Other genes: With genome-wide methylated DNA immunoprecipitation technique, Shen et al. [25] found out that 79 genes were differentially methylated in insulin-resistant as related to non insulin-resistant PCOS. 40 genes were also observed to have different methylation patterns in PCOS as compared to controls. The proceeding examination by pathway enrichment analysis and gene ontology (GO) showed that immune response classes were differentially methylated. It was observed that in these patients the cancer pathway genes were differentially methylated as well. Wang et al. [26], using DNA methylation profiling along with transcriptome analysis, found out that there were about 650 differential transcripts and minimum 3% differentially methylated sites and in PCOS ovaries as compared to normal ovaries. The fibrillin 1 (FBN1), which was hypermethylated and upregulated, and, chemokine (C–C motif) ligand 2 (CCL2), which was hypermethylated and downregulated, have been correlated with PCOS [14].

Epigenetic regulation of traf2- and Nck-interacting kinase (TNIK): Da Li et al. [27] did a study with tissues of ovaries from PCOS patients and normal ovaries; patients with PCOS reported that the TNIK transcript was up regulated in PCOS ovarian tissues versus normal ovarian tissues and methylation of cg10180092 site is a key regulatory element for TNIK transcription. The molecular mechanism can include hypermethylated cg10180092 site-mediated loss of the repressive histone marker H3K9me enrichment, which activates the transcription of TNIK [27]. TNIK is an activator of Wnt signaling and Wnt signaling pathway (also its key components) have critical roles in regulation of many cellular functions. It has been recently highlighted that Wnt signaling have a role in metabolic homeostasis, and the misregulation of metabolic homeostasis leads to conditions often involved in PCOS pathophysiology such as obesity, insulin resistance, and inflammation and lipoprotein metabolism. PCOS is characterized by proliferative disorders like follicle growth arrest, endometrial proliferation, cumulus cells and abnormal granulosa cells; TNIK is a regulator of proliferation and siRNA-mediated silencing of TNIK causes inhibition of cell proliferation and induction of cell death. Therefore, functional variability of TNIK might be involved in PCOS-associated proliferative disorders.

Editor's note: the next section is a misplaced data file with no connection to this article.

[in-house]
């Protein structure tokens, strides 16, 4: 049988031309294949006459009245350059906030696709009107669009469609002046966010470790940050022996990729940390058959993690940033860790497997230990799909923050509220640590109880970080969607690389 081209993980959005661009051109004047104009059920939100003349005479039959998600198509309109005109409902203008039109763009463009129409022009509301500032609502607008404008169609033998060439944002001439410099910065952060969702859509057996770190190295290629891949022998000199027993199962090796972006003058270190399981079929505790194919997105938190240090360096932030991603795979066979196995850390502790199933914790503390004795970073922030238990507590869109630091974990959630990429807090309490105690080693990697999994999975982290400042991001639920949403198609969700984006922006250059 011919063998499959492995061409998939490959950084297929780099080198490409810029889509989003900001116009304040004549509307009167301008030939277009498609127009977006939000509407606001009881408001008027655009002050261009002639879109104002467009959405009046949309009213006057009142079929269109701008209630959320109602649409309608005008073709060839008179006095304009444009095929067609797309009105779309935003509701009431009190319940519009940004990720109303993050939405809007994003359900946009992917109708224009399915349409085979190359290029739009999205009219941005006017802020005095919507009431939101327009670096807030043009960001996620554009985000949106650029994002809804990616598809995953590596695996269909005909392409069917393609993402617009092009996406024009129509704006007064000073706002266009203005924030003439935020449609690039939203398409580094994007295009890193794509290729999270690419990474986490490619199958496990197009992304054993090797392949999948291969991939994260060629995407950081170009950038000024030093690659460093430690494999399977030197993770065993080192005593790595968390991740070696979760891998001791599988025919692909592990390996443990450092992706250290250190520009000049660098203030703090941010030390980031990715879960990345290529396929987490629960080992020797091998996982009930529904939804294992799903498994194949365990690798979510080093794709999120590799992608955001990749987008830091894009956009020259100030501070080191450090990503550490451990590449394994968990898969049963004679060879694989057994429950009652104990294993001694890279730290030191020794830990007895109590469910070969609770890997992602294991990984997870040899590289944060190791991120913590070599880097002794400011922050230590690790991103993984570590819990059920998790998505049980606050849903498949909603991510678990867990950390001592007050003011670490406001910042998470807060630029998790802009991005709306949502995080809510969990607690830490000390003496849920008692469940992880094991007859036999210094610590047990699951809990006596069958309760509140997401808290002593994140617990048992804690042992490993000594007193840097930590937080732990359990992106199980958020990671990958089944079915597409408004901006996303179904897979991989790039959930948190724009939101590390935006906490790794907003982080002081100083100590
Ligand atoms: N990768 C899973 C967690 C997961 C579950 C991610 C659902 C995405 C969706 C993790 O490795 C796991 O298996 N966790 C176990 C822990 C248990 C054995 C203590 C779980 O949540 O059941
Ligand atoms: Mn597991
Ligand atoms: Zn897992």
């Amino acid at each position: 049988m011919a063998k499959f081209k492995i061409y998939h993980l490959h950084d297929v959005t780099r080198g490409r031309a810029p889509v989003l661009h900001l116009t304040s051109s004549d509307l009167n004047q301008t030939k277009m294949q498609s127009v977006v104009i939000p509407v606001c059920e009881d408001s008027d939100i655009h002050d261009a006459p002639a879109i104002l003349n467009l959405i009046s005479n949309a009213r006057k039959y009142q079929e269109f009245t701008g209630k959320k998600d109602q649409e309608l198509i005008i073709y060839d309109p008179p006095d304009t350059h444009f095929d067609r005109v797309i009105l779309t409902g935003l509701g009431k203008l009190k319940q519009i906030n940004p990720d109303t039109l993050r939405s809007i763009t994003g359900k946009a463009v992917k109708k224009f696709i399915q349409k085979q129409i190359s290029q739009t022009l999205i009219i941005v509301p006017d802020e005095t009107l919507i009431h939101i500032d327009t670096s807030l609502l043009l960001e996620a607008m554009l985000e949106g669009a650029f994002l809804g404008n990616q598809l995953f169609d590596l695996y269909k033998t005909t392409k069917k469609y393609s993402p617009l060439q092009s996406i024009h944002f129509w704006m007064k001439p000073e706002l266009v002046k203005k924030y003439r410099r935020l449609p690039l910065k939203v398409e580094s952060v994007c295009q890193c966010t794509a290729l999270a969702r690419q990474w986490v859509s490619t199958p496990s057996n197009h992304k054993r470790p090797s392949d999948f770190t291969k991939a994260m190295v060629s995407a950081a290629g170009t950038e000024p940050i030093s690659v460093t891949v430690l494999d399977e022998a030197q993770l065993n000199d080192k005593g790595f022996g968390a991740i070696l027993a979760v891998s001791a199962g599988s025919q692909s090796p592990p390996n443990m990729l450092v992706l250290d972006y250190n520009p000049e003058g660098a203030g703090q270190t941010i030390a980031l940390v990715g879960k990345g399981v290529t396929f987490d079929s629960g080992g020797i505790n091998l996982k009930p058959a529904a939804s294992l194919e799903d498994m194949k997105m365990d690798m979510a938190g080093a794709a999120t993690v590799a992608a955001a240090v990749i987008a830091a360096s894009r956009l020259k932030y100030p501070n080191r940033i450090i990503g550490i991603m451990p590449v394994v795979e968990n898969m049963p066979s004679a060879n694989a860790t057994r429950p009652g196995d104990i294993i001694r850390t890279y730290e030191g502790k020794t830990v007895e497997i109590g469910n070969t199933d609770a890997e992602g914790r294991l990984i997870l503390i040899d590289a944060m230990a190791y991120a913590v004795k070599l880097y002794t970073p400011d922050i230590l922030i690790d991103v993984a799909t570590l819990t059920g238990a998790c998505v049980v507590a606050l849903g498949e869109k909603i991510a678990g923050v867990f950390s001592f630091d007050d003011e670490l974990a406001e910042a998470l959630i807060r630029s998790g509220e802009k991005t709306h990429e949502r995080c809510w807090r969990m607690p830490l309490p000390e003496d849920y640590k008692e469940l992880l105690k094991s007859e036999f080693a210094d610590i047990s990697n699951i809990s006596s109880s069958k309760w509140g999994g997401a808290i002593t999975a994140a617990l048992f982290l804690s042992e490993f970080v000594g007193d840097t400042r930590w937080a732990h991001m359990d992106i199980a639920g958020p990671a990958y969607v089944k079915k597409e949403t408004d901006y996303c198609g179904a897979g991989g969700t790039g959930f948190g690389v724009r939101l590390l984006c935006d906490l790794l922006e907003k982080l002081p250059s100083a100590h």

Genes involved in androgen and insulin resistance

As biochemical phenotype is known for patient with polycystic ovaries, Stephen Franks et al. [28] focused on genes coding for steroidogenic enzymes in the androgen biosynthetic pathway and those involved in the action as well as secretion of insulin [27], they are as followed:

Genes coding for steroidogenic enzymes: CYP17 gene codes for 7-hydroxylase/17, 20-lyase which is a rate limiting step in the biosynthesis of androgen. On the basis of procedures of amplification and screening, Stephen Franks et al. [28] were able to exclude CYP17as a major causative gene but in none of their studies, any relationship was found between the CYP17 variant and serum androgen levels.

PCO theca cells produce an excess of both androgens and progesterone. This made Stephen Franks et al. [28] to study CYP11a. On the basis of amplification and genotype analysis of PCOS patient’s theca cells to show that variation at the CYP11agene was related to both serum testosterone concentrations and PCOS.

There have been reports of hyperandrogenism striking in rare patients with aromatase deficiency (Harada et al., 1992; Ito et al., 1993). So possible role of the gene CYP19 (encoding P450 aromatase) was examined. All the studies pointed to abnormal regulation of aromatase in women suffering from hyperandrogenism. Stephen Franks et al. [28] therefore presented a case control study as well as linkage analysis. The results disclosed no relation of alleles of CYP19 with PCO and no evidence for excess allele sharing [28].

Genes involved in secretion and action of insulin: The validation of impaired sensitivity to insulin action in vivo and in vitro naturally led to the hypothesis that insulin receptor’s genetic abnormalities and post-receptor signaling were involved in the pathogenesis of familial PCOS [28]. By various case studies and resulting polymorphic analysis, the authors reported that mutations of insulin receptor gene were infrequent in women with PCOS.